Author Affiliation: Department of Surgery,
University of Minnesota, Minneapolis.
In the United States, patients with end-stage renal disease have 2 treatment
options: dialysis or a kidney transplant. Those choosing a transplant have
2 donor choices: a living donor or a deceased donor.
Considerable information has been accumulated to help guide patient
choices. Compared with dialysis, a transplant leads to a longer life,1 enhances quality of life,2 and
is cost-effective for the health care system.3 Moreover,
a living donor transplant (either related or unrelated) leads to better outcomes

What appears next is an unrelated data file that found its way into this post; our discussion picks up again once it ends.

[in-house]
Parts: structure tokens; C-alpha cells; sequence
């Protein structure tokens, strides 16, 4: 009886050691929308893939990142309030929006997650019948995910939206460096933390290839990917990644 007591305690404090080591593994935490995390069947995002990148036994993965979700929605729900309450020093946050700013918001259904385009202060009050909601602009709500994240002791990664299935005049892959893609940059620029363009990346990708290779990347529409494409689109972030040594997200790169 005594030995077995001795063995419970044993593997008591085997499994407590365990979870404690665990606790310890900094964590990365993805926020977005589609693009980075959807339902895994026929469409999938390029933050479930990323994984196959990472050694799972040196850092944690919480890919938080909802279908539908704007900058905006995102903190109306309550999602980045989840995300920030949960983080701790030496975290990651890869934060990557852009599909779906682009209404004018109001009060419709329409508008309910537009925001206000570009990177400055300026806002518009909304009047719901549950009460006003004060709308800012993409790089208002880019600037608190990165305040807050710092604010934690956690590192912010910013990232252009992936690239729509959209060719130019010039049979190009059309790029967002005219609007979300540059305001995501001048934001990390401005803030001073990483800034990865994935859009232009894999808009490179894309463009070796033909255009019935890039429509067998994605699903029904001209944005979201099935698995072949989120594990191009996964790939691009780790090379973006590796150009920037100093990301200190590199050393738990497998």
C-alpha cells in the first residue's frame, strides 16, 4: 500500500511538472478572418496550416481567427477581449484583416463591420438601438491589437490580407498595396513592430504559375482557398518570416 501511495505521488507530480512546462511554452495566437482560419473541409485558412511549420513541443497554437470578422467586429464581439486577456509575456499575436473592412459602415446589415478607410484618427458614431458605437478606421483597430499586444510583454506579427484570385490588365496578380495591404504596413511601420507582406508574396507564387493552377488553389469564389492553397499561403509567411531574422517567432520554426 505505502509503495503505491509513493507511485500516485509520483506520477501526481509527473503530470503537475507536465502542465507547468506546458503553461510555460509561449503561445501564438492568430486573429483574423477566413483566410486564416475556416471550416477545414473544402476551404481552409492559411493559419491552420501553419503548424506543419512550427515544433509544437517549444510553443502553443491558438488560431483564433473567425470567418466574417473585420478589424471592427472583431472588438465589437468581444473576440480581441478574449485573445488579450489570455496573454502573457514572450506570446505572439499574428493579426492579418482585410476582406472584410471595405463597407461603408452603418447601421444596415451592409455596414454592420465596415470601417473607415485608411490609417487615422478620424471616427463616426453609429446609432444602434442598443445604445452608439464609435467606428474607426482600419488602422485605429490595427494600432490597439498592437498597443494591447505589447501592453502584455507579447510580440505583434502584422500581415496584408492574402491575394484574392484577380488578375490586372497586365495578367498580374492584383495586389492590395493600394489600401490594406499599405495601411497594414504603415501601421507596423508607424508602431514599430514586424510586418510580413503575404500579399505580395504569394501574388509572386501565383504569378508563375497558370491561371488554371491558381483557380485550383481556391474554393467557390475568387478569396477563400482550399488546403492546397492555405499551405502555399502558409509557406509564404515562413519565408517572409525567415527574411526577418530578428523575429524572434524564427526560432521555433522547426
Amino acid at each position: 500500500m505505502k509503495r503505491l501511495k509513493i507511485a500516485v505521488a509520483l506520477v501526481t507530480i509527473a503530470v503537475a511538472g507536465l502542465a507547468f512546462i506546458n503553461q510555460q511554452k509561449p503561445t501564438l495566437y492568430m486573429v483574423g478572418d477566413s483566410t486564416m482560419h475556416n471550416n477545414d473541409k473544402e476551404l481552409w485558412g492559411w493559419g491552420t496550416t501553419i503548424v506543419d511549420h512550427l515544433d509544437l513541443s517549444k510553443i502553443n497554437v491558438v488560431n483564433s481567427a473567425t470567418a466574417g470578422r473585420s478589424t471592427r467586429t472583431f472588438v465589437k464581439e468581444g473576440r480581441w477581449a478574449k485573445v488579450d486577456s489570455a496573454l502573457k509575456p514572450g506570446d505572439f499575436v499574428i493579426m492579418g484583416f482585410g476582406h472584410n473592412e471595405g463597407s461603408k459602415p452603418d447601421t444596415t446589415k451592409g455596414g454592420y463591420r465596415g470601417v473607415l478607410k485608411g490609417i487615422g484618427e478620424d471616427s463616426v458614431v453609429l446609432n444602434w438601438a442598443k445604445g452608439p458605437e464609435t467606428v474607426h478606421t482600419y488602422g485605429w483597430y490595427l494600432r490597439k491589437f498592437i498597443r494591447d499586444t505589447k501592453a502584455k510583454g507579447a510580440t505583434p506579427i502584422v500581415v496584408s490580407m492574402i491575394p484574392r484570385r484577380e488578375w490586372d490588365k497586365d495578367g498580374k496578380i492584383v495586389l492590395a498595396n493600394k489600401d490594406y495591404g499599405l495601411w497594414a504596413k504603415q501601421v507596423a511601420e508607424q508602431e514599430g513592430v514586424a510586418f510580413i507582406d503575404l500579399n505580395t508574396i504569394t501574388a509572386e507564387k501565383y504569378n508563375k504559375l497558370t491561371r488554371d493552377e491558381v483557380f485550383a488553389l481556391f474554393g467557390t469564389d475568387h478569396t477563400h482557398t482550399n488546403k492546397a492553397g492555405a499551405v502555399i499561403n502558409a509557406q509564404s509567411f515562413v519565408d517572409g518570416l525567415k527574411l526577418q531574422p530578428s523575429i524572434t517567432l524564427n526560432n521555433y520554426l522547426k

(patient and graft survival) than a deceased donor transplant.4 Thus,
for patients with end-stage renal disease who are medically eligible for a
transplant, the best treatment choice is a living donor transplant. In the
last 2 decades, it has been recognized that unrelated living donor transplants
have results equivalent to related living donor transplants. In 2004, unrelated
living donor transplants accounted for more than 34% of living donor transplants
performed in the United States.5
Matas AJ, Sutherland DER. The Importance of Innovative Efforts to Increase Organ Donation. JAMA. 2005;294(13):1691–1693. doi:10.1001/jama.294.13.1691
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